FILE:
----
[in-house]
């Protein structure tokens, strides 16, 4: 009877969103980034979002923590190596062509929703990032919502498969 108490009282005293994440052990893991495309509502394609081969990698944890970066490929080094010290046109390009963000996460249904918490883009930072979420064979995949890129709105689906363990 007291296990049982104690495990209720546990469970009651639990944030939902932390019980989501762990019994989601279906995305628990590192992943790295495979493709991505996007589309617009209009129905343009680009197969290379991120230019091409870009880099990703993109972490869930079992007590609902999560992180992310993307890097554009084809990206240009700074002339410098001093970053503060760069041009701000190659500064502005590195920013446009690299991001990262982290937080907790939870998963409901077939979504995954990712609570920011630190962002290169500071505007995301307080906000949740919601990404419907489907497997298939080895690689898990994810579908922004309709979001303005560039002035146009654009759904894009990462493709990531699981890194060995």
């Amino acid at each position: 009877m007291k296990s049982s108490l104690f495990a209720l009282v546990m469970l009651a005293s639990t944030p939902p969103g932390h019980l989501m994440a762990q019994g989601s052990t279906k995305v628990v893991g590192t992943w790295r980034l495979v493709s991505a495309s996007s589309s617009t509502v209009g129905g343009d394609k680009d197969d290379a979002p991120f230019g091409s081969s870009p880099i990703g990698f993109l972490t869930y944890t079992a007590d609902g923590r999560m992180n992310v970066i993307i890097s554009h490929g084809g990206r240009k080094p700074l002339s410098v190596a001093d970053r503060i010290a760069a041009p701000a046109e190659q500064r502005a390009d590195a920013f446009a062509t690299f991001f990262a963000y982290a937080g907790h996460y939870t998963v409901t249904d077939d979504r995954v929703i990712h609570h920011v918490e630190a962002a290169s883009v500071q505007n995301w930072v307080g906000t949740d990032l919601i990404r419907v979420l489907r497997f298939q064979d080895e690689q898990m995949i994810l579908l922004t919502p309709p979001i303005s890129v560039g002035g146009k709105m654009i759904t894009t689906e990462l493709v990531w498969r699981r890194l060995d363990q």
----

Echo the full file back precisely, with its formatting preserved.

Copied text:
[in-house]
């Protein structure tokens, strides 16, 4: 009877969103980034979002923590190596062509929703990032919502498969 108490009282005293994440052990893991495309509502394609081969990698944890970066490929080094010290046109390009963000996460249904918490883009930072979420064979995949890129709105689906363990 007291296990049982104690495990209720546990469970009651639990944030939902932390019980989501762990019994989601279906995305628990590192992943790295495979493709991505996007589309617009209009129905343009680009197969290379991120230019091409870009880099990703993109972490869930079992007590609902999560992180992310993307890097554009084809990206240009700074002339410098001093970053503060760069041009701000190659500064502005590195920013446009690299991001990262982290937080907790939870998963409901077939979504995954990712609570920011630190962002290169500071505007995301307080906000949740919601990404419907489907497997298939080895690689898990994810579908922004309709979001303005560039002035146009654009759904894009990462493709990531699981890194060995």
């Amino acid at each position: 009877m007291k296990s049982s108490l104690f495990a209720l009282v546990m469970l009651a005293s639990t944030p939902p969103g932390h019980l989501m994440a762990q019994g989601s052990t279906k995305v628990v893991g590192t992943w790295r980034l495979v493709s991505a495309s996007s589309s617009t509502v209009g129905g343009d394609k680009d197969d290379a979002p991120f230019g091409s081969s870009p880099i990703g990698f993109l972490t869930y944890t079992a007590d609902g923590r999560m992180n992310v970066i993307i890097s554009h490929g084809g990206r240009k080094p700074l002339s410098v190596a001093d970053r503060i010290a760069a041009p701000a046109e190659q500064r502005a390009d590195a920013f446009a062509t690299f991001f990262a963000y982290a937080g907790h996460y939870t998963v409901t249904d077939d979504r995954v929703i990712h609570h920011v918490e630190a962002a290169s883009v500071q505007n995301w930072v307080g906000t949740d990032l919601i990404r419907v979420l489907r497997f298939q064979d080895e690689q898990m995949i994810l579908l922004t919502p309709p979001i303005s890129v560039g002035g146009k709105m654009i759904t894009t689906e990462l493709v990531w498969r699981r890194l060995d363990q």